This year’s Waislitz award, presented at Global Citizen’s World on Stage event, goes to Clarisse Uwineza! This year’s competition included an array of highly qualified applicants whose innovations are reshaping the way people think and act as global citizens.
Of the 10 finalists, three received cash prizes from the Waislitz Foundation, with Uwineza taking home the grand prize of $50,000.
Our three finalists were chosen by Global Citizens around the world in an online poll. Their proposals were then assessed by an expert panel of judges that included Global Citizen CEO Hugh Evans, Alex Waislitz, founder of BeeSpace Marissa Sackler, CBS This Morning Co-host Gayle King, and the winner of last year’s Waislitz award, Twesigye Jackson Kaguri.
“[These women] are changing the world," Kind said. "They are tapping into tapping into solar power to support subsistence farmers all over the globe, by providing better futures for orphans in Malawi, and by converting organic waste into fertilizer for farmers in Rwanda.”
This year’s three winners will use the funds received to build their organizations.
Clarisse Uwineza, whose Environmental Protection and Organics organization focuses on converting organic waste into fertilizer in Rwanda, said that her project will “help reduce waste and empower farmers to produce more food.” Her BIORGOFERT project converts bio-organic waste into an environmentally friendly and clean fertilizer. It supports farmers by improving soil fertility and productivity, as well as reducing the greenhouse effects and pollution of landfills. They collect biodegradable agricultural waste and waste from households and market centers on a daily basis. In a locally made kiln reactor, they process the waste in a high-heat, low-oxygen environment. It’s then fortified and transformed into BIORGOFERT and distribute it directly to consumers.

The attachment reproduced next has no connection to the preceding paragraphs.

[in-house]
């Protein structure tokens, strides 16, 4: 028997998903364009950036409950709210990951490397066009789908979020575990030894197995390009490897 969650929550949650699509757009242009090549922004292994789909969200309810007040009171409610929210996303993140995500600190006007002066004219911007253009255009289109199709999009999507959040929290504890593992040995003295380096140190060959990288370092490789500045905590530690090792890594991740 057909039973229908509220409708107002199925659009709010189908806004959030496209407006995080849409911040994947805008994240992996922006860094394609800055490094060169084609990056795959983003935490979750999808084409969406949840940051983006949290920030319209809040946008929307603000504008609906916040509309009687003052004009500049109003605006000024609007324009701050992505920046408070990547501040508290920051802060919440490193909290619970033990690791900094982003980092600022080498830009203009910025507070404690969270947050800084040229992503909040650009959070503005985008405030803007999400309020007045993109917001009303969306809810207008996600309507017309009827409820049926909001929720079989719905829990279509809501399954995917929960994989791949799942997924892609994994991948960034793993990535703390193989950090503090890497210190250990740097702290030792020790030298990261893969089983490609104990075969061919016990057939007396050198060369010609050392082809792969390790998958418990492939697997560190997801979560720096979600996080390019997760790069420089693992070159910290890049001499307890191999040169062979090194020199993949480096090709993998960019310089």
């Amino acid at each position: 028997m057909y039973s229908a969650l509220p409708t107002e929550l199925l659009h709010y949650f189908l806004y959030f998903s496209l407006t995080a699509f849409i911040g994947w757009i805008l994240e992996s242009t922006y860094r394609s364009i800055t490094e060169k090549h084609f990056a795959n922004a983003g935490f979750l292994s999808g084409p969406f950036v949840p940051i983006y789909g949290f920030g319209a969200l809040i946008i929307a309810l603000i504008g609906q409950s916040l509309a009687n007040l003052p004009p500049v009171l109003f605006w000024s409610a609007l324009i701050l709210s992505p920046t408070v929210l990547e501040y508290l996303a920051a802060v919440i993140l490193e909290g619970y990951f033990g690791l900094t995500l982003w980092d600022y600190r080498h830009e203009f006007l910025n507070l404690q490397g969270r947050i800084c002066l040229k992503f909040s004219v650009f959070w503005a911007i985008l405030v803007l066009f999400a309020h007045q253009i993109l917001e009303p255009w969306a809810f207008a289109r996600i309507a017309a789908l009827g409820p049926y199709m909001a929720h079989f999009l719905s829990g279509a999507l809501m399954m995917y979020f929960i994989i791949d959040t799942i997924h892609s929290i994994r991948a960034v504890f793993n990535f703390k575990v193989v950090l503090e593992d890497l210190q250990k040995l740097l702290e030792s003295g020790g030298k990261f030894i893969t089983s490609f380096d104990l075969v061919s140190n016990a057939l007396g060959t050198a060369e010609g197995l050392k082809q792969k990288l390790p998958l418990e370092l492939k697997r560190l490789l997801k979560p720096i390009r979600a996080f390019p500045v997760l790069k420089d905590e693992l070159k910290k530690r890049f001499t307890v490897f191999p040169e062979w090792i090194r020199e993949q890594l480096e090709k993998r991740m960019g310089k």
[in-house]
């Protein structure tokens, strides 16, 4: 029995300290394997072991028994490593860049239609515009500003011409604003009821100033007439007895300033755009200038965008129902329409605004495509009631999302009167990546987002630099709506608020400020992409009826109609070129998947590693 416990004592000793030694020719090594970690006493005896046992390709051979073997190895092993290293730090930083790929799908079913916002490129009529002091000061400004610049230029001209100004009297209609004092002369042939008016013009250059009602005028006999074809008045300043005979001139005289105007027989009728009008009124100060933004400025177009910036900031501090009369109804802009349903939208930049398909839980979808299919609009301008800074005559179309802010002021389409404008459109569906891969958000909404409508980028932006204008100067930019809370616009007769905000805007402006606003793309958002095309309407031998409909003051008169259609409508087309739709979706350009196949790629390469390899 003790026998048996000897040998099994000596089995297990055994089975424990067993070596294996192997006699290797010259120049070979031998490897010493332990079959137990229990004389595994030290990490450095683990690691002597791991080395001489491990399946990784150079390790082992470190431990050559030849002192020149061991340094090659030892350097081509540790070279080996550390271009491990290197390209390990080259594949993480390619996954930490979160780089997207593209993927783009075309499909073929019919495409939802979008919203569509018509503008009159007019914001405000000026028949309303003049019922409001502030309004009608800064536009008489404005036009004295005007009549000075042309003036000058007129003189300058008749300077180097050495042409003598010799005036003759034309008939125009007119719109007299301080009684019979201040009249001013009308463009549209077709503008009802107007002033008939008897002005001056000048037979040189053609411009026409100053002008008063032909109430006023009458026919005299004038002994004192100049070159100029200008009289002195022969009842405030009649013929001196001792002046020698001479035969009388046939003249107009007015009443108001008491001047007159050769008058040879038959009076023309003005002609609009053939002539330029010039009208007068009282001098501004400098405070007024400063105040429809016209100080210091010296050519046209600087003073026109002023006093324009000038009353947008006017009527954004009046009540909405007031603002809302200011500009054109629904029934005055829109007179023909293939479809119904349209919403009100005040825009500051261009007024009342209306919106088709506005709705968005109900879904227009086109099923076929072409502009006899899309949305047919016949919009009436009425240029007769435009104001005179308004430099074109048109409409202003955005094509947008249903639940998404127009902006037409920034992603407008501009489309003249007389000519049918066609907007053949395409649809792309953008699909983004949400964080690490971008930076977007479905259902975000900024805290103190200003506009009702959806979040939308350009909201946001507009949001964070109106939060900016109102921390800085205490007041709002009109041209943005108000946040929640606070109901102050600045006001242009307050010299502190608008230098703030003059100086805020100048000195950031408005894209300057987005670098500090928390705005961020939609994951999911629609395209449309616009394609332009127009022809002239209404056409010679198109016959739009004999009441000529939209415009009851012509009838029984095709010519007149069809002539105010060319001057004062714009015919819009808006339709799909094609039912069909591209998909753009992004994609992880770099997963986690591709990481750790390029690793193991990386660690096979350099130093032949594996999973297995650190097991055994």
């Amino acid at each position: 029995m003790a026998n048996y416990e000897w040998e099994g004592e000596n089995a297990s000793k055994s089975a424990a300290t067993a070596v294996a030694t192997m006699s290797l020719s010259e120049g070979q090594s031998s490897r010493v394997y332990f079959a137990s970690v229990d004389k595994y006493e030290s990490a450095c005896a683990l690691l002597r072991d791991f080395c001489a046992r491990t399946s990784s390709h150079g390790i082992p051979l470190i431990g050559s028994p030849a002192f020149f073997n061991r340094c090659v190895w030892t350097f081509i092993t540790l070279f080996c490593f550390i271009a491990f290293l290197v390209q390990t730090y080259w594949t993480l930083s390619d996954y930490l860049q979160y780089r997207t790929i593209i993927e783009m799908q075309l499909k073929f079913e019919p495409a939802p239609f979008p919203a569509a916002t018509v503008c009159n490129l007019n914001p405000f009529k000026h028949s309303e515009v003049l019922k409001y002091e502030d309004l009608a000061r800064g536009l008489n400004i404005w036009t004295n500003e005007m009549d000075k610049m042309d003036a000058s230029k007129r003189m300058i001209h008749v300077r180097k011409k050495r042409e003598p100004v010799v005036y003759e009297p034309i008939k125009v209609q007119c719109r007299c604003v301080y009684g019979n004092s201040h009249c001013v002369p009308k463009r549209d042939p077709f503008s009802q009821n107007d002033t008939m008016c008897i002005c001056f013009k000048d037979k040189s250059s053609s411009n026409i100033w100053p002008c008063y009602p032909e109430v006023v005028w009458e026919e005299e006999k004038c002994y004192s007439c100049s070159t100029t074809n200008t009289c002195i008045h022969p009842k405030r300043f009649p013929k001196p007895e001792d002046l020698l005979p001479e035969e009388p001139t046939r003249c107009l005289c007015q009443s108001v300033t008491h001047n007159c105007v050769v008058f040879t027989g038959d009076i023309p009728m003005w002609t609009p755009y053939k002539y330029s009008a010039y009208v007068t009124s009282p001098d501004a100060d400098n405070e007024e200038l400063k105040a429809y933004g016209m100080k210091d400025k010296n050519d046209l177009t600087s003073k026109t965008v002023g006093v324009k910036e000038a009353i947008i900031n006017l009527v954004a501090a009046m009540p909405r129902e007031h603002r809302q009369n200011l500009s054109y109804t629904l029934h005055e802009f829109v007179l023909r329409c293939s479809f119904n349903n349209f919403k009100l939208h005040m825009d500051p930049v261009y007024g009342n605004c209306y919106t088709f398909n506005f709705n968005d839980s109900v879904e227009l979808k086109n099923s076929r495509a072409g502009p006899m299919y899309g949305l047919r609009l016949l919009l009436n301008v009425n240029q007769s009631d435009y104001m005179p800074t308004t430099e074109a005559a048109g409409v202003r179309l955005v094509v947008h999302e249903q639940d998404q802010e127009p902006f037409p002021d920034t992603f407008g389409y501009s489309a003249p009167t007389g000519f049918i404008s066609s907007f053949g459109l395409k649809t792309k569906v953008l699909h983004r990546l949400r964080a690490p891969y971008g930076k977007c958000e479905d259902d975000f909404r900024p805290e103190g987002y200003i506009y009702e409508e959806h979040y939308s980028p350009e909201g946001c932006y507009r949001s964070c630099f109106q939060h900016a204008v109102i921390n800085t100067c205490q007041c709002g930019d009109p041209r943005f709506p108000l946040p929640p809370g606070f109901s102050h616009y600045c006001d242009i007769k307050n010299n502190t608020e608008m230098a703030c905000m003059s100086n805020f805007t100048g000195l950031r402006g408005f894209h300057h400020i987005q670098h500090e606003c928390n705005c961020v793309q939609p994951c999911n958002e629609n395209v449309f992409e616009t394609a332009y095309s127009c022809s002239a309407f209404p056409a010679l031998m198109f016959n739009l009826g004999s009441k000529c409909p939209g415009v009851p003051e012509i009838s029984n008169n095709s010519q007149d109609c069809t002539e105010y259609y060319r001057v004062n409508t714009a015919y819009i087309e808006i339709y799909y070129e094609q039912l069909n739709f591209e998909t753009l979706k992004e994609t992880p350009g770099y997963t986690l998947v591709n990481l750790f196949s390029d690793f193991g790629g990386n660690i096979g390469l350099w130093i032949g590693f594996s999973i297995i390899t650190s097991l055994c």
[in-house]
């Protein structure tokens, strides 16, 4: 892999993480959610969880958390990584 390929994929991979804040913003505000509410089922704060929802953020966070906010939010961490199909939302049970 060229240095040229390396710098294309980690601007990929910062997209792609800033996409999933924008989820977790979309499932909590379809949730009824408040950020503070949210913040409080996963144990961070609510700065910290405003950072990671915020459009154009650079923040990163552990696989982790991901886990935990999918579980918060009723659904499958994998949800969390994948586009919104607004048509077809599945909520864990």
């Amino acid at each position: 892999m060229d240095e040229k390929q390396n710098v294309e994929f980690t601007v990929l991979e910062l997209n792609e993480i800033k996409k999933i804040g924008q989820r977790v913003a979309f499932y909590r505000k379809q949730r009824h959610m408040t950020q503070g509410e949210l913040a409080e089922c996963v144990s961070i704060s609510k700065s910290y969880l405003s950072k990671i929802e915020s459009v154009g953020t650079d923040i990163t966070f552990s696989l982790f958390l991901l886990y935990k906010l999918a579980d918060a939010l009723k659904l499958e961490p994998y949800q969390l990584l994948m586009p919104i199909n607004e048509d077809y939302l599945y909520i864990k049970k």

Elise Kendall, the second place winner of a $35,000 cash prize, also spoke to the importance of reducing food waste. Her organization, Kinosol SBC, based in Iowa, uses solar panels to dehydrate fruits, vegetables, grains, and insects. Kendall hopes the invention can reduce global food waste, which currently represents one third of all food produced on earth.
Our third place winner is Melissa Kushner, whose organization, goods for good, aims to transform orphan care in Malawi, by empowering them to generate their own resources. They build poultry farms, tailoring co-ops, and honeybee hives that finance orphan care programs. She recieves a $15,000 cash prize.
The projects were judged on four criteria: global citizenship, impact, innovation, and potential. All three winners will have the chance to apply their newfound funding toward these important and potentially life-changing projects.